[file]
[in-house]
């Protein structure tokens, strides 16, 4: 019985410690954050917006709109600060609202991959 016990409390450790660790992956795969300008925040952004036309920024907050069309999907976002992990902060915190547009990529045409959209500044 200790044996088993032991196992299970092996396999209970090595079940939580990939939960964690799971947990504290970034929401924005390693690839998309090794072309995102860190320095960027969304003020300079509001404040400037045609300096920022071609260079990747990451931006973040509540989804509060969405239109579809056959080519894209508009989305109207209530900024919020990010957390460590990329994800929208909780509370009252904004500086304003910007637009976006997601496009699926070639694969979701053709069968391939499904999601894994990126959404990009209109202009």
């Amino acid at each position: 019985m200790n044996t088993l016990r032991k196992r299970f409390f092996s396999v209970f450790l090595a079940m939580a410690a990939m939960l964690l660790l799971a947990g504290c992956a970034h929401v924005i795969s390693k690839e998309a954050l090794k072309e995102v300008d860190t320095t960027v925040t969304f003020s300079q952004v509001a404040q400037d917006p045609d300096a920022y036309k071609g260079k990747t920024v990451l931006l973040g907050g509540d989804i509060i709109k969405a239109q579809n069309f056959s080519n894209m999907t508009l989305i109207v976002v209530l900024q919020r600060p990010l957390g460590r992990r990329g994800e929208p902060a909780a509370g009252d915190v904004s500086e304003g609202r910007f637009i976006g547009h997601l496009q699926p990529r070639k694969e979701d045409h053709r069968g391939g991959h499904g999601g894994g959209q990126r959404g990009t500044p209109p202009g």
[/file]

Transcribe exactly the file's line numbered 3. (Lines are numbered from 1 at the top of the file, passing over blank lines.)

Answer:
């Amino acid at each position: 019985m200790n044996t088993l016990r032991k196992r299970f409390f092996s396999v209970f450790l090595a079940m939580a410690a990939m939960l964690l660790l799971a947990g504290c992956a970034h929401v924005i795969s390693k690839e998309a954050l090794k072309e995102v300008d860190t320095t960027v925040t969304f003020s300079q952004v509001a404040q400037d917006p045609d300096a920022y036309k071609g260079k990747t920024v990451l931006l973040g907050g509540d989804i509060i709109k969405a239109q579809n069309f056959s080519n894209m999907t508009l989305i109207v976002v209530l900024q919020r600060p990010l957390g460590r992990r990329g994800e929208p902060a909780a509370g009252d915190v904004s500086e304003g609202r910007f637009i976006g547009h997601l496009q699926p990529r070639k694969e979701d045409h053709r069968g391939g991959h499904g999601g894994g959209q990126r959404g990009t500044p209109p202009g």